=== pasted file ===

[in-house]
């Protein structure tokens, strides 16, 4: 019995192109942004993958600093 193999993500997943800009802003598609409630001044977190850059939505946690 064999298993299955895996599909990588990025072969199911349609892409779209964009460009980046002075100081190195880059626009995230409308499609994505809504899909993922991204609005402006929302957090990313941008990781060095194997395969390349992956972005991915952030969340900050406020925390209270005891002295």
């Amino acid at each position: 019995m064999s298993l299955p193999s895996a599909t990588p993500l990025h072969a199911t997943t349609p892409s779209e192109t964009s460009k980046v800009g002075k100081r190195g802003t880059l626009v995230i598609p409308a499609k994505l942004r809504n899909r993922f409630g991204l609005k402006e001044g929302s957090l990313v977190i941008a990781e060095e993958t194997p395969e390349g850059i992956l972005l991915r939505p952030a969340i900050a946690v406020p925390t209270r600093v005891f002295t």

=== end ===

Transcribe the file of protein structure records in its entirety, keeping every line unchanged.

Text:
[in-house]
């Protein structure tokens, strides 16, 4: 019995192109942004993958600093 193999993500997943800009802003598609409630001044977190850059939505946690 064999298993299955895996599909990588990025072969199911349609892409779209964009460009980046002075100081190195880059626009995230409308499609994505809504899909993922991204609005402006929302957090990313941008990781060095194997395969390349992956972005991915952030969340900050406020925390209270005891002295």
């Amino acid at each position: 019995m064999s298993l299955p193999s895996a599909t990588p993500l990025h072969a199911t997943t349609p892409s779209e192109t964009s460009k980046v800009g002075k100081r190195g802003t880059l626009v995230i598609p409308a499609k994505l942004r809504n899909r993922f409630g991204l609005k402006e001044g929302s957090l990313v977190i941008a990781e060095e993958t194997p395969e390349g850059i992956l972005l991915r939505p952030a969340i900050a946690v406020p925390t209270r600093v005891f002295t």